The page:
For the longest time, American movie heroes were about honor. See Humphrey Bogart or John Wayne movies for good examples. We had the gritty urban hero that Clint Eastwood and Charles Bronson so defined. Then we had the mindless action hero. See any number of Stallone or Schwarzenegger movies. We have the super spies that Patrick mentioned. Jack Ryan is unique to this list in that he leads with his brains and not his brawn.

Cathy is a self-reliant goal oriented woman. Like Ryan, she has a doctorate and is smarter than most movie wives. She loves Ryan but knows something is going on with him that gives her pause when it comes to his marriage proposal. Her discovery of his secret explains his actions and her suspicions. It is only after she knows that she can trust him that she accepts his proposal.

Although we know from the previews that he will have to save her, Cathy, in fact, first saves Jack. When he is in the hospital, she encourages him to not give up while also getting him to not rely on the meds. Without her, he may not have turned out to become the man he did.

The best scene in the film as far as their relationship goes happens shortly after the tense scene Patrick mentioned of Ryan sneaking into the office building while Cathy distracts Viktor. Ryan and Thomas are trying to figure out what Viktor’s next move is while Cathy looks on. Ryan’s brain is working overtime as it is running through information while snapping out instructions to people manning computers. Cathy, for the first time, is witnessing Jack do what he does best. It is in that moment that Cathy is finally aware of whom Jack Ryan is, professionally speaking.

Chris Pine is one of many actors who broke into films because of his looks but with roles like this, is distinguishing himself as a very competent actor. He is convincing as a wounded veteran and a man in over his head when he suddenly becomes an active field agent. His look of fear while walking through Moscow and talking to Cathy on the phone is subtle but very humanizing. I hope Pine is able to make a few more Jack Ryan movies before the role is passed onto yet another “all American” looking movie star. Maybe by then Hollywood will have grown big enough balls to make Muslims the bad guy.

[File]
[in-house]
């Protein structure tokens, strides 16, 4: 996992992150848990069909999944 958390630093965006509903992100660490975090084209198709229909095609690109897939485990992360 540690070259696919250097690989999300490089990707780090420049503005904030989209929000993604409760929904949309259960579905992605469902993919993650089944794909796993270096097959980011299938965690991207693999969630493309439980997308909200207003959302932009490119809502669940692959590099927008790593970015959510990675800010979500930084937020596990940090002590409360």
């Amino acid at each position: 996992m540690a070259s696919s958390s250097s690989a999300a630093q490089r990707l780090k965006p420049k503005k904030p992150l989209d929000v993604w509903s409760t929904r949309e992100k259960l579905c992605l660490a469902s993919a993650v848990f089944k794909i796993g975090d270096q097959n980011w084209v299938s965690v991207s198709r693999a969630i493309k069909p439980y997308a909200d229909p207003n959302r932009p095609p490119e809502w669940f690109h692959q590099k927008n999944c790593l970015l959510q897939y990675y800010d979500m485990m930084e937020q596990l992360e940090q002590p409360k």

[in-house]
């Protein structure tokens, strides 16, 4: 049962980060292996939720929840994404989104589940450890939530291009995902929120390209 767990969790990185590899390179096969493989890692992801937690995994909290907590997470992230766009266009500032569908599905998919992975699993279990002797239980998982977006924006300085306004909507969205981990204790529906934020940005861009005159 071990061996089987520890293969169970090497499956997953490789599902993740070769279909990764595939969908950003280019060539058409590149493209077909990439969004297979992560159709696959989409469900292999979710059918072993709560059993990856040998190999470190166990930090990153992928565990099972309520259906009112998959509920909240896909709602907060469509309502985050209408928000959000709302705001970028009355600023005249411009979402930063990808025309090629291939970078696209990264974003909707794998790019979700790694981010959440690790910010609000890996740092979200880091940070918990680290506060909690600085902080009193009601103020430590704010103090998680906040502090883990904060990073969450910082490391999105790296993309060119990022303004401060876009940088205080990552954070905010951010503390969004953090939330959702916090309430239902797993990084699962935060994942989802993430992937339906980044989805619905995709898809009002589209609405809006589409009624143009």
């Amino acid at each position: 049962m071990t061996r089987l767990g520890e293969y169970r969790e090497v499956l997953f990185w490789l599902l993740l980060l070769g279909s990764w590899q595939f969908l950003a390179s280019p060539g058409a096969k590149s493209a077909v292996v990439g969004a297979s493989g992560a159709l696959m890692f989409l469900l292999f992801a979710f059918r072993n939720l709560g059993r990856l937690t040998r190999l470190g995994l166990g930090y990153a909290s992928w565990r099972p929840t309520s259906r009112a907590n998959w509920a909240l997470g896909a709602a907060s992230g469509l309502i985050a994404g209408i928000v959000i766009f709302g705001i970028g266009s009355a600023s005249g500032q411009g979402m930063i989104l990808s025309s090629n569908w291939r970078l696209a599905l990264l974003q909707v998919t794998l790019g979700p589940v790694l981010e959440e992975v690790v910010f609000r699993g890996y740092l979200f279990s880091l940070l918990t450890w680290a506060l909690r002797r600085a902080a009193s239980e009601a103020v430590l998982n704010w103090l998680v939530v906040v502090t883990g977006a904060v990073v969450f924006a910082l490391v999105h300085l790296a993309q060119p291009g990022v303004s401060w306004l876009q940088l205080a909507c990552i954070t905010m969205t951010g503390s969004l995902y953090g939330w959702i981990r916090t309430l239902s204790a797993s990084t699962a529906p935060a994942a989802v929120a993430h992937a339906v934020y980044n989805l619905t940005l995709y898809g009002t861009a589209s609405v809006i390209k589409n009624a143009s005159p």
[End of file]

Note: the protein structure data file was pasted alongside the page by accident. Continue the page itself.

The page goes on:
Reviewed on: February 7th, 2014
Kevin Costner and Chris Pine in Jack Ryan: Shadow Recruit.

Kevin Costner and Chris Pine in Jack Ryan: Shadow Recruit.

Like my brothers I'm a bit puzzled at the choice of villain in this film. If they wanted to make the Russians the bad guys, then why not make this a prequel instead of a reboot and set it in the 1970s or 1980s? And if they'd rather keep the plot set in contemporary times, why not make the villains Middle Eastern or North Korean or some other part of the world where Anti-American sentiment runs high?

As Eric pointed out, Chris Pine broke into films based on his looks, but where he sees him evolving into a competent actor, I say that it's the looks that are the the only thing keeping him in work. He fits the suit well enough, but he brings nothing special to this part. It doesn't help that Ryan is such a boy scout with very few nuances. However, the same was true when Baldwin and Ford played this character and they managed to bring some depth to the role.

The action scenes are well done and tense enough, but as Patrick pointed out they are also implausible, although where he says, "a bit", I say "very". Are you seriously telling me that Jack is the only person who can break into Cherevin's office? Wouldn't it make more sense for Jack to keep Cherevin occupied over dinner while someone else breaks into the office? Instead we have a contrived scene where Cherevin doesn't find it odd that Jack, someone he already suspects and tried to kill earlier, takes a walk during dinner. And are we also supposed to believe that Cherevin keeps his top secret plans to decimate the USA behind a password that his American financial partners know? If that password opened those files, then why is it that Jack needed to go to Moscow anyway?

If you don't think about things too much, the action is enjoyable, particularly the well-filmed fight scene in the hotel room. Of course stopping to think about why Cherevin wanted Jacked killed won't help matters since when they finally meet Cherevin has already sold all of the questionable accounts that drew Jack's attention in the first place. Trying to kill him only draws attention to his guilt.

The most interesting character to me was Costner's Harper. There's a mystery about him that is lacking in Jack. I wanted to know more of his backstory. If they do make a sequel to this film, I hope that Costner comes back along with Pine.

If the casting of Pine and making this an origin story was intended to bring a young audience to the franchise, the filmmakers failed. More than a third of the film's opening weekend audience was over the age of 50 and just 15% were under 25. It also opened with a lower box office than all previous films in the franchise, despite opening in more theaters and with the benefit of inflation.

Despite my heavy criticism, I did enjoy this film at a very basic level. If somehow a sequel does get made, I hope they start with a smarter script than this one.